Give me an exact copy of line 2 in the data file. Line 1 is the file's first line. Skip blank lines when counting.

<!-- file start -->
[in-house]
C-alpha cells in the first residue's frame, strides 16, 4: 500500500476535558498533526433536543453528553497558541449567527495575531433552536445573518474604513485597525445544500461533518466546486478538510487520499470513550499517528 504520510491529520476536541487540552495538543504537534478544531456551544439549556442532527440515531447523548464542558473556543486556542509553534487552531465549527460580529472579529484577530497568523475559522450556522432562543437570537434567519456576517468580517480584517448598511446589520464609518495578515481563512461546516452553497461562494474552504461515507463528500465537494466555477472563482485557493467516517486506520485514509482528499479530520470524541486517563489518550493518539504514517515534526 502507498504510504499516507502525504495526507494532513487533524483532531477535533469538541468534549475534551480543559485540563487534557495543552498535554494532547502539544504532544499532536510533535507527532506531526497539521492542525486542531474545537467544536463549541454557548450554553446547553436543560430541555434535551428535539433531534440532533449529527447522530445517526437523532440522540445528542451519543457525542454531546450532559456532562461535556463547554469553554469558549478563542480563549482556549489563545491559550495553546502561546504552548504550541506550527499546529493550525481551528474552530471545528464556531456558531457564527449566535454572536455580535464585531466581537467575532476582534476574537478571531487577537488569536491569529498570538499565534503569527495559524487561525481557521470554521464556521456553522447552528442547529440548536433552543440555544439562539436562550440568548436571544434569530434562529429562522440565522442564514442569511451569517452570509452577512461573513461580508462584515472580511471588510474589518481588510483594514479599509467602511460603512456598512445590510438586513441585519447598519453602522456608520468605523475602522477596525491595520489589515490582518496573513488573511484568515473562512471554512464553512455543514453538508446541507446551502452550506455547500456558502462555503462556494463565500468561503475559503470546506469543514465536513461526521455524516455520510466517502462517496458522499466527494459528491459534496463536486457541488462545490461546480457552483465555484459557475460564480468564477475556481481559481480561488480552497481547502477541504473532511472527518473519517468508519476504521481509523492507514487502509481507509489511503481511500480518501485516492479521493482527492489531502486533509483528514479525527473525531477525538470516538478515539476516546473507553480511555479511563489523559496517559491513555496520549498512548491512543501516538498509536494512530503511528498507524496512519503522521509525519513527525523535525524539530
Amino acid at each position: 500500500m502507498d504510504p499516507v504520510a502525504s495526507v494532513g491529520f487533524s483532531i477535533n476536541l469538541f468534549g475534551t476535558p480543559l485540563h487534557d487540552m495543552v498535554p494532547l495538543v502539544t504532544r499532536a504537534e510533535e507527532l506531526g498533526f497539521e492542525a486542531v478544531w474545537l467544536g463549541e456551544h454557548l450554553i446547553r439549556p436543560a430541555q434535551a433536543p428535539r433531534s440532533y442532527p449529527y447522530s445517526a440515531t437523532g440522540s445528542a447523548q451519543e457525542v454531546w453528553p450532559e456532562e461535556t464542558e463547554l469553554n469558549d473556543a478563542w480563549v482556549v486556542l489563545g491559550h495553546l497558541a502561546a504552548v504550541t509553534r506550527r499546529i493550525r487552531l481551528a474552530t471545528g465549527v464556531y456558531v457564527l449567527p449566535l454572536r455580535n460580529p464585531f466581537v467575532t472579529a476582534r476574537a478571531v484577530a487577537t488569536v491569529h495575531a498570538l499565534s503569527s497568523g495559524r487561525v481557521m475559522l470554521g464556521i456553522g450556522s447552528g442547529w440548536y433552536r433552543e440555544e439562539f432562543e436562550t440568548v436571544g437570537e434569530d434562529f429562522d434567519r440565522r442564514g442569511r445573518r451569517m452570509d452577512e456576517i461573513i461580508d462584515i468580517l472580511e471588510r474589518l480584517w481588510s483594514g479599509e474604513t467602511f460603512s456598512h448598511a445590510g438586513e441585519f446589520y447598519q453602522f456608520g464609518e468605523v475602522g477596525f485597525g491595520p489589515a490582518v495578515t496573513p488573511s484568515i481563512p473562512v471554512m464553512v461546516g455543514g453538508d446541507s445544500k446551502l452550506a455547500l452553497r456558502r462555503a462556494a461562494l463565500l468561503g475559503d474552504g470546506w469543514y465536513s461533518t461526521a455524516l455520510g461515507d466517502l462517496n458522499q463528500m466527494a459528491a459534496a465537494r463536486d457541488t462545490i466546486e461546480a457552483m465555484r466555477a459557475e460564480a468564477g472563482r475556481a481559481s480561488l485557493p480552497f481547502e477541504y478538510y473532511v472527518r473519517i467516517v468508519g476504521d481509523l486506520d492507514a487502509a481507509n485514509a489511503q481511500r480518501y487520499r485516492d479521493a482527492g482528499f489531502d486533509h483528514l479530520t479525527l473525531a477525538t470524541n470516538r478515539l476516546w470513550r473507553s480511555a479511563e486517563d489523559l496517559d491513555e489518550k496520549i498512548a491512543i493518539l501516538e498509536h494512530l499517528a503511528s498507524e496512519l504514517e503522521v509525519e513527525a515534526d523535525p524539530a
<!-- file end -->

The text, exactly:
C-alpha cells in the first residue's frame, strides 16, 4: 500500500476535558498533526433536543453528553497558541449567527495575531433552536445573518474604513485597525445544500461533518466546486478538510487520499470513550499517528 504520510491529520476536541487540552495538543504537534478544531456551544439549556442532527440515531447523548464542558473556543486556542509553534487552531465549527460580529472579529484577530497568523475559522450556522432562543437570537434567519456576517468580517480584517448598511446589520464609518495578515481563512461546516452553497461562494474552504461515507463528500465537494466555477472563482485557493467516517486506520485514509482528499479530520470524541486517563489518550493518539504514517515534526 502507498504510504499516507502525504495526507494532513487533524483532531477535533469538541468534549475534551480543559485540563487534557495543552498535554494532547502539544504532544499532536510533535507527532506531526497539521492542525486542531474545537467544536463549541454557548450554553446547553436543560430541555434535551428535539433531534440532533449529527447522530445517526437523532440522540445528542451519543457525542454531546450532559456532562461535556463547554469553554469558549478563542480563549482556549489563545491559550495553546502561546504552548504550541506550527499546529493550525481551528474552530471545528464556531456558531457564527449566535454572536455580535464585531466581537467575532476582534476574537478571531487577537488569536491569529498570538499565534503569527495559524487561525481557521470554521464556521456553522447552528442547529440548536433552543440555544439562539436562550440568548436571544434569530434562529429562522440565522442564514442569511451569517452570509452577512461573513461580508462584515472580511471588510474589518481588510483594514479599509467602511460603512456598512445590510438586513441585519447598519453602522456608520468605523475602522477596525491595520489589515490582518496573513488573511484568515473562512471554512464553512455543514453538508446541507446551502452550506455547500456558502462555503462556494463565500468561503475559503470546506469543514465536513461526521455524516455520510466517502462517496458522499466527494459528491459534496463536486457541488462545490461546480457552483465555484459557475460564480468564477475556481481559481480561488480552497481547502477541504473532511472527518473519517468508519476504521481509523492507514487502509481507509489511503481511500480518501485516492479521493482527492489531502486533509483528514479525527473525531477525538470516538478515539476516546473507553480511555479511563489523559496517559491513555496520549498512548491512543501516538498509536494512530503511528498507524496512519503522521509525519513527525523535525524539530